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Taiwan Searching for New Ways to Connect with Rival China

FILE - Flags of China and Taiwan flutter next to each other during a rally calling for peaceful reunification, days before the inauguration ceremony of President Tsai Ing-wen, in Taipei, Taiwan, May 14, 2016.
FILE - Flags of China and Taiwan flutter next to each other during a rally calling for peaceful reunification, days before the inauguration ceremony of President Tsai Ing-wen, in Taipei, Taiwan, May 14, 2016.

Taiwanese politicians, spurred by a presidential call to action, are studying new ways they can interact with rival China to break an uneasy 15-month stalemate that has hurt Taiwan’s diplomacy and economy.

Ways to approach China

Ideas such as an informal exchange of scholars and a do-not-do list, both requiring approval by both sides, may be put on the table for discussion after Taiwan President Tsai Ing-wen told her ruling Democratic Progressive Party Sunday it must develop a new method of interacting with China.

“My personal view is that we should come up with some sort of not-to-do list,” ruling party legislator Lo Chih-cheng said. He cited competition for diplomatic allies as one thing to avoid. “In other words, there are things that both sides should refrain themselves from doing in order not to destabilize the status quo.”

The party, which includes numerous supporters of a more distant Taiwan-China relationship, faces the core challenge of finding new ways that China will accept.

Frosty relations under President Tsai

China cut off talks a month after Tsai took office in May 2016 because she rejected its long-standing dialogue condition that each side first see itself as part of “one China.” Beijing claims sovereignty over self-ruled, democratic Taiwan and insists the two sides eventually unite despite opinion surveys showing most Taiwanese oppose that fate.

Since then the militarily and economically larger mainland has shown impatience, analysts say, by scaling back tourist arrivals to Taiwan, passing an aircraft carrier around the island and persuading two other countries to switch diplomatic recognition from Taipei to Beijing.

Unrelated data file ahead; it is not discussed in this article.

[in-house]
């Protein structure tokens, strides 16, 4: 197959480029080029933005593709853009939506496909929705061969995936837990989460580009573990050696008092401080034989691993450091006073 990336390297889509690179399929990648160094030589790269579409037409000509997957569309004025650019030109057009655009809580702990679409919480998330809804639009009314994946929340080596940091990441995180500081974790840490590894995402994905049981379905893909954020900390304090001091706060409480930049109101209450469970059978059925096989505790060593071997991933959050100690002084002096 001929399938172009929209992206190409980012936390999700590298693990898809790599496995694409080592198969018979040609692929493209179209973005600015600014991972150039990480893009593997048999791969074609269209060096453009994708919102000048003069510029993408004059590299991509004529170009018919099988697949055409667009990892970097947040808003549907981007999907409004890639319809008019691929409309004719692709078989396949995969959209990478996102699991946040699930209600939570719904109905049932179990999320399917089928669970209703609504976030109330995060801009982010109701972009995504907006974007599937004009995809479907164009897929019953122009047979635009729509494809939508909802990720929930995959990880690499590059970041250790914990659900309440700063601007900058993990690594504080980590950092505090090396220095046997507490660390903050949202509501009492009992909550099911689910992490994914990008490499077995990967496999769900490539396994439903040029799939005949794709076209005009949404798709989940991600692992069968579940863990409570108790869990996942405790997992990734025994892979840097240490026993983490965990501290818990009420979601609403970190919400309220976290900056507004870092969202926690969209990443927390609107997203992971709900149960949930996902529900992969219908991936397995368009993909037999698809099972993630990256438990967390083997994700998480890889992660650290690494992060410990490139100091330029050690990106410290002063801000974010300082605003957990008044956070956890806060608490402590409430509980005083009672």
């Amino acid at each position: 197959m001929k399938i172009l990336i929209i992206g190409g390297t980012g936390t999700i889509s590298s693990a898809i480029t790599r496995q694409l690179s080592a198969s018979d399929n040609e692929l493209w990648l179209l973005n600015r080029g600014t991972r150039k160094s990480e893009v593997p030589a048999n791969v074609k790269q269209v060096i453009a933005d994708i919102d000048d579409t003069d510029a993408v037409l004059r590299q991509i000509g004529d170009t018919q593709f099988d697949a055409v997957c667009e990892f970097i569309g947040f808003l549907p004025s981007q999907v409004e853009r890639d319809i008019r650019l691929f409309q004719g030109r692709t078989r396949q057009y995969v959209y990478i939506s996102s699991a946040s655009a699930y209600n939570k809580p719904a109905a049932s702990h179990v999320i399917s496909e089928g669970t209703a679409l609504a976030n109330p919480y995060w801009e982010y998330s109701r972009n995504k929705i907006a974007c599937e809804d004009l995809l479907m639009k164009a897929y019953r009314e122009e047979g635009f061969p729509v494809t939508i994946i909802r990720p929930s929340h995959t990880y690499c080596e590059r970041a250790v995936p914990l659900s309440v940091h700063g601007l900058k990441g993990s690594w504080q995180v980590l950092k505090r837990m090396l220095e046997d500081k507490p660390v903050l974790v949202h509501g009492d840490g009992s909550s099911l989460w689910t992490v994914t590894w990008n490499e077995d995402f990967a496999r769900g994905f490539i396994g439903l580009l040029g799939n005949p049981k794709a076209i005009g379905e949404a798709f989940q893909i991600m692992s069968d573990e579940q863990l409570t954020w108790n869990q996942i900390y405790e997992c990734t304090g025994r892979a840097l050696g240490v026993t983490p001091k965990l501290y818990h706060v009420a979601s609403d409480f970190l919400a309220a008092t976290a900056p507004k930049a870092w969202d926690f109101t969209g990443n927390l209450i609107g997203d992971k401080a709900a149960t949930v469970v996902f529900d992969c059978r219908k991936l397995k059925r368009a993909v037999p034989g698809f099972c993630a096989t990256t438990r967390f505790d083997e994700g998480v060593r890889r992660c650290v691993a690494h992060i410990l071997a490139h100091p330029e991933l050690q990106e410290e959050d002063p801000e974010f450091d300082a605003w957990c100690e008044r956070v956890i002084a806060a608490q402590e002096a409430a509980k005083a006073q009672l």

“The real issue is why Taipei and Beijing cannot get connected,” said Alexander Huang, strategic studies professor at Tamkang University in Taiwan. “Beijing wanted to have reassurances from Taipei before interaction.

“The new framework cannot be defined or pre-defined by one party,” he said. “So both sides should sit down and come up with a new framework and co-define a new relationship.”

Searching for ways

Tsai has been ramping up to a new proposal for ties with China over much of the year to date, scholars believe. Many in Taiwan, even if unwilling to unite with their Communist neighbor, want closer ties with its $11.2 trillion economy. Tsai told her party’s 17th national congress Sunday to avoid hating China or “blindly pleasing” it.

The president wants to come to terms with a “rising China,” Lo said. “We have to do it in a realistic way,” he said. To move in that direction, he added, the government has kept open trade and tourism links.

China and Taiwan have been separately ruled since Chiang Kai-shek’s Nationalists lost the Chinese civil war of the 1940s to the Communists and re-based their government on the island 160 kilometers away. Dialogue has been sparse since then. China also has threatened the use of force, if needed, to make the two sides unite

Friendlier relations under President Ma Ying-jeou.

But they talked regularly under Taiwan’s ex-president Ma Ying-jeou, who also headed the more China-friendly Nationalist Party. His government accepted Beijing’s one-China precondition for dialogue during his 2008-2016 term. The two sides signed more than 20 deals, most covering trade, travel and investment.

Among the ideas suggested to today’s ruling party might be an informal exchange of scholars backed by their governments to understand the other side’s bottom lines, analysts in Taipei say.

Scholars are already brainstorming their own ideas for new ways the two sides could interact, said Lin Chong-pin, a retired professor and former Taiwan deputy defense minister.

“What will make things work are not words exchanged publicly,” Lin said. “The actions taken under the table, that is the key -- scholars, actually secret envoys, things like that.”

The party might be angling toward a “framework” that covers dialogue and other aspects of interaction, Huang suggested.

There are significant differences

Any interaction should account for a “gap in values” between the two sides or risk being seen as hollow sayings, cautioned New Power Party legislator Hsu Yung-ming.

He pointed to China’s prosecution of Taiwanese activist Lee Ming-che, who was charged with subverting state power after using social media to discuss democracy with Chinese nationals. Taiwan would regard the same case as freedom of speech.

“These (engagement with China) sayings will make everyone think they’re promotional words only” against the Lee Ming-che backdrop, Hsu said. “When you put it into action, a gap exists. The gap in values is the biggest problem.”


Tsai did not give a timeline for formulating a new way of relating with China, party spokesman Wang Min-sheng said. He knew of no ideas offered since Sunday but said party members were free to raise them – though no one would be forced.

“I think for party members with ideas, there will be a channel to raise them,” Wang said. “That way those of us in the party with ideas are free to express them.”

China will want to be seen taking a lead in announcing any new interaction framework, Lin said, because it’s bigger than Taiwan, he added.

But Taiwan will come up with the better ideas, Lo guessed.

“I think China is so rigid,” he said. “We are more creative, innovative, in terms of coming up with new ideas, new terminologies. But the problem now is the lack of mutual trust between the two sides.”